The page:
Published on Development for Peace

Integrating Gender into Environment Projects in Fragile and Conflict Settings

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Member of Akilimali women association at work, Yanonge - DRC. Photo: Axel Fassio/CIFOR-ICRAF Member of Akilimali women association at work, Yanonge - DRC. Photo: Axel Fassio/CIFOR-ICRAF

There is growing recognition that natural resource exploitation and environmental pressures can fuel violent conflict. Compounding this threat, situations of conflict and environmental stress also have major gender implications. 

Gender norms shape how women and men access, use, and control natural resources. Women, for example, are often responsible for collecting natural resources, including water. While women play varied roles in forestry, fishing, and other sectors, they are often excluded from decision-making around natural resources and face barriers to owning land and other assets. These challenges worsen in situations of conflict, fragility, and violence due to the collapse of institutions, loss of livelihoods, and increased vulnerability to gender-based violence (GBV). Women and girls are disproportionately affected by conflict and fragility and are less able to cope with environmental stress due to structural gender inequality. Yet, their involvement as change agents marks a critical opportunity to build long-lasting peace, climate resilience, and drive conservation and sustainability efforts.

Despite an increasing body of research on the linkages between gender, conflict, and the environment, development strategies and interventions often address these issues separately, missing opportunities to directly target gender gaps in environment projects in fragile and conflict settings. Moving forward, addressing the nexus between these issues will be critical to achieving the World Bank’s goals to end extreme poverty and promote shared prosperity, as well as the UN’s sustainable development goals.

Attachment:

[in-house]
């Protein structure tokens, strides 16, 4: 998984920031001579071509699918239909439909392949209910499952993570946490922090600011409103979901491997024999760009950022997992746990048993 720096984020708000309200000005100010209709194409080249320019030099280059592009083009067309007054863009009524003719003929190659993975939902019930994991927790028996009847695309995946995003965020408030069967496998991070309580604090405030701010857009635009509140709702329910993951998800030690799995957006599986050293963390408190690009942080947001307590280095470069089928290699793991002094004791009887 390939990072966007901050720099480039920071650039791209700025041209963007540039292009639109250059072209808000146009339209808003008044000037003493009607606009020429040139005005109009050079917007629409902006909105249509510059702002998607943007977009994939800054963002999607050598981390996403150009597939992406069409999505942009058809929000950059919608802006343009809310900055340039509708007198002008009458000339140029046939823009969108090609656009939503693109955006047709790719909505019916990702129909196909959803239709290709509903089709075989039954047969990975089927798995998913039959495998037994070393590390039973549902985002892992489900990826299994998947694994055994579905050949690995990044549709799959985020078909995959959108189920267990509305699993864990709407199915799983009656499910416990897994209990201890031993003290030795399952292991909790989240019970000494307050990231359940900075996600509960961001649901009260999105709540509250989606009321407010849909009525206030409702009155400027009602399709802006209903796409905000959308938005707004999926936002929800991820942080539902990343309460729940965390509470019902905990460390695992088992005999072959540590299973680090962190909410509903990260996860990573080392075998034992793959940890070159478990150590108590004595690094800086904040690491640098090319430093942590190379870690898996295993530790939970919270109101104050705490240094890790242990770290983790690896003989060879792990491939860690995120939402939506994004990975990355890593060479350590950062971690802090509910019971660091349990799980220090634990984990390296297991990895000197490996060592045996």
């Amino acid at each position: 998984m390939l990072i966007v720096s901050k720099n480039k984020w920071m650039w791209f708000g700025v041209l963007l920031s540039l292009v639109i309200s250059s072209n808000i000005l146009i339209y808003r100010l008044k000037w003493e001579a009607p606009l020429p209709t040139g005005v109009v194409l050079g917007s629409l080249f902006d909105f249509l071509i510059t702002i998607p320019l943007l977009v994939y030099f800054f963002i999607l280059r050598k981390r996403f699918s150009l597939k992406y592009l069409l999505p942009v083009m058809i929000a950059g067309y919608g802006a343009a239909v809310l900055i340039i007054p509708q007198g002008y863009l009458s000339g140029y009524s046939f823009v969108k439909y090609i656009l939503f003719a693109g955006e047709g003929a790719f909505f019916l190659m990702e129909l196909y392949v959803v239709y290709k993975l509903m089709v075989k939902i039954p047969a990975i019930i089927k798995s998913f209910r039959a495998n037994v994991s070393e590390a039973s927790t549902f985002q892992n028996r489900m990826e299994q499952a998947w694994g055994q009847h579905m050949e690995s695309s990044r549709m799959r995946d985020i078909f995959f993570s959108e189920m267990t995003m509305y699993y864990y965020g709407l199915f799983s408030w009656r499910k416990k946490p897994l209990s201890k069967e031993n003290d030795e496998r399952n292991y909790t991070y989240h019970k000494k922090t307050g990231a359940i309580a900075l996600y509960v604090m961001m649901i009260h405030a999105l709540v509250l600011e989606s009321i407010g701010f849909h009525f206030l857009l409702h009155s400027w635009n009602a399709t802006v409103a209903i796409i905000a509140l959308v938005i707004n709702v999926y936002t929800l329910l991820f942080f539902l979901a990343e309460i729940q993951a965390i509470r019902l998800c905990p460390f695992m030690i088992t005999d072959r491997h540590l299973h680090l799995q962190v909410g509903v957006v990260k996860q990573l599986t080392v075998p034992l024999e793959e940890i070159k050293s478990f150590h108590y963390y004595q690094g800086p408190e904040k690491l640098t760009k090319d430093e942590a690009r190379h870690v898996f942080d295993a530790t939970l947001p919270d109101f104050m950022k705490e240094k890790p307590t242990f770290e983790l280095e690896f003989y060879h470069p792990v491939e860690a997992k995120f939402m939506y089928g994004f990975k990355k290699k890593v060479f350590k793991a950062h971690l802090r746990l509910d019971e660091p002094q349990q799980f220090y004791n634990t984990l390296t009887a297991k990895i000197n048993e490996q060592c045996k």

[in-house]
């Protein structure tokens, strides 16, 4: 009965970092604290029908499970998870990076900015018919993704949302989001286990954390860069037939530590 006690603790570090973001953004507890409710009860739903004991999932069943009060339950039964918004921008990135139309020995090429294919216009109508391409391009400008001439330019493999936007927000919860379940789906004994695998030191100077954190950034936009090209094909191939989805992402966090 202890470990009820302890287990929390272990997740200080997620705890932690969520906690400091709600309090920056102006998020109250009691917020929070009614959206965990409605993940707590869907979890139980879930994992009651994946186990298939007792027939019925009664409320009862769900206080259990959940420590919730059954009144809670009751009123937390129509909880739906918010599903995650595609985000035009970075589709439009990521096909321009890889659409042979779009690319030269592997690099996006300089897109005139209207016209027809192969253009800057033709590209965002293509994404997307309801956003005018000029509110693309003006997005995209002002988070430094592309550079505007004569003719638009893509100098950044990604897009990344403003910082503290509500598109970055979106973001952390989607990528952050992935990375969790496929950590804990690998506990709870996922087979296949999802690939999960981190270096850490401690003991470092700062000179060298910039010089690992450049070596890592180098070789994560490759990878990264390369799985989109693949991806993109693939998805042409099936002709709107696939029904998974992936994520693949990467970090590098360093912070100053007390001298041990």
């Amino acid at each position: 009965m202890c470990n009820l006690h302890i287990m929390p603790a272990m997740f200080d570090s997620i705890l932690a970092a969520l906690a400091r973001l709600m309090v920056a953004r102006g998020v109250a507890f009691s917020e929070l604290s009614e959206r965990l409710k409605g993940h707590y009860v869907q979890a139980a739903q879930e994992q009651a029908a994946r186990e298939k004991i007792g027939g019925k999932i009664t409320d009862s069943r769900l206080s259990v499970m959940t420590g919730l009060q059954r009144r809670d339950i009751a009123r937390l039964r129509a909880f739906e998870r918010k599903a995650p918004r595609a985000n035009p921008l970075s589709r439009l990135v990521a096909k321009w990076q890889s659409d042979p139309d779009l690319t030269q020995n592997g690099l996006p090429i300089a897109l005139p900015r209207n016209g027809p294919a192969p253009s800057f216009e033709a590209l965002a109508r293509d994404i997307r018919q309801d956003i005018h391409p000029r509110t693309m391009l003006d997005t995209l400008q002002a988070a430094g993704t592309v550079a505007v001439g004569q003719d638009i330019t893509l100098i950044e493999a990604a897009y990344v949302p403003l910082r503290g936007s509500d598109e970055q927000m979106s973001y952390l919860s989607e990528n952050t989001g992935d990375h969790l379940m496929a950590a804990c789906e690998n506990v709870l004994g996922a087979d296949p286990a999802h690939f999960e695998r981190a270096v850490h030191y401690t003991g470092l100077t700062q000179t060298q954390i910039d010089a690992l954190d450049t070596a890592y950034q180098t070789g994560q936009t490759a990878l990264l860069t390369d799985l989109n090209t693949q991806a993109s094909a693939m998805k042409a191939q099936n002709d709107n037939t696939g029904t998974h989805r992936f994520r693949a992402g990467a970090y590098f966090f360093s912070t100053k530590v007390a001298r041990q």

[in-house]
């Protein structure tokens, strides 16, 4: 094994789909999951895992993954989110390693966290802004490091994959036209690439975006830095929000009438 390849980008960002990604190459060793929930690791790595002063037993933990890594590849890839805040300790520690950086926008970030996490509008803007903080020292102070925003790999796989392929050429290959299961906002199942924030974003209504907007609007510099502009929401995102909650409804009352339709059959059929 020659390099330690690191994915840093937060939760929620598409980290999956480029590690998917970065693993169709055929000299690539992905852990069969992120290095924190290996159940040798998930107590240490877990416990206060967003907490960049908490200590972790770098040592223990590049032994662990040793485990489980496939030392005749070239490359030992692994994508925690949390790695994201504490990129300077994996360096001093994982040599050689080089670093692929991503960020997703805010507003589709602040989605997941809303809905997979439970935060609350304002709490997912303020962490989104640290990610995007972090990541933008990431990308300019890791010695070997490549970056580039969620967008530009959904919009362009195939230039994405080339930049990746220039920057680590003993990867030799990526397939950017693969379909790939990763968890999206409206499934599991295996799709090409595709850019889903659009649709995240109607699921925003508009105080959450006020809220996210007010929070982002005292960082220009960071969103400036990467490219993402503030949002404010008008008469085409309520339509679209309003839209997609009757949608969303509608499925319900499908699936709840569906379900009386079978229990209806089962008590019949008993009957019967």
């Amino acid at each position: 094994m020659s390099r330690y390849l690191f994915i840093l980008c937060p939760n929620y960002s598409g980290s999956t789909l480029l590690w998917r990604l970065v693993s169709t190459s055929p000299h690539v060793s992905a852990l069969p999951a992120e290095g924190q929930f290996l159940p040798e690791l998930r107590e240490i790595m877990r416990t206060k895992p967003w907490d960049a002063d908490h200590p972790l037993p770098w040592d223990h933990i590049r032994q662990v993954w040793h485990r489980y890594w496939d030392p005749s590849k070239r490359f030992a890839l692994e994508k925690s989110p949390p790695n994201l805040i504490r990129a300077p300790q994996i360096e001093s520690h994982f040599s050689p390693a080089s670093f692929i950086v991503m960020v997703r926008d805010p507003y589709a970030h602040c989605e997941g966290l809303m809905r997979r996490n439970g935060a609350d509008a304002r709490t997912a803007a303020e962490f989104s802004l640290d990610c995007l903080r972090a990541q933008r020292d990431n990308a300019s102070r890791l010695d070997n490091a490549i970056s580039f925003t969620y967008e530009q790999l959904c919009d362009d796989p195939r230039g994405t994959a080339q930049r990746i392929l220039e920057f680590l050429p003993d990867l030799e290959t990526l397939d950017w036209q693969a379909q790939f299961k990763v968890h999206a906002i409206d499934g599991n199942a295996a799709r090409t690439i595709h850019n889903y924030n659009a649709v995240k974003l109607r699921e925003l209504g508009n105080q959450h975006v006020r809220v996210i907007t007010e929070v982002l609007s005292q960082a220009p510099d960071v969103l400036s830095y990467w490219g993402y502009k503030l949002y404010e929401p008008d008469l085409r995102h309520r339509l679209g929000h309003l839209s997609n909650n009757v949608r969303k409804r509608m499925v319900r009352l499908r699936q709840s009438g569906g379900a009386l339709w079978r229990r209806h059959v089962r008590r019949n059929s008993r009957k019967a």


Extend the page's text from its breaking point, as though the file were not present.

What’s Working Well

The World Bank is already addressing some of these linkages in ongoing projects, which offer lessons gathered in a new State and Peacebuilding Fund-sponsored report, Defueling Conflict: Environment and Natural Resource Management as a Pathway to Peace. One example is the Nigeria for Women Project, which supports women small-scale farmers who are vulnerable to climate-related shocks and insecurity in northeast Nigeria, through crop varieties and practices that increase resilience. The project fosters an enabling environment for women through community mobilization, group decision-making, and behavioral change activities. Similarly, the Development Response to Displacement Impacts Projects in the Horn of Africa has adopted a gender and environmental lens to address forced displacement impacts through sustainable natural resource management (NRM). Project activities take into account women’s responsibilities while collecting wood and are designed to reduce women’s exposure to GBV risks by ensuring routes are well lit and reducing the need to collect wood for cooking. This includes supporting off-grid lighting and heating, and cleaner fuel and fuel-saving cookstove technologies to increase women and girls’ available time for economic activities and lessen their exposure to indoor air pollution. In Yemen, the Desert Locust Response Project also addresses the gendered implications of the locust crisis through short-term Cash-for-Work opportunities and inclusion of women livestock breeders, farmers, and beekeepers in livelihood restoration activities.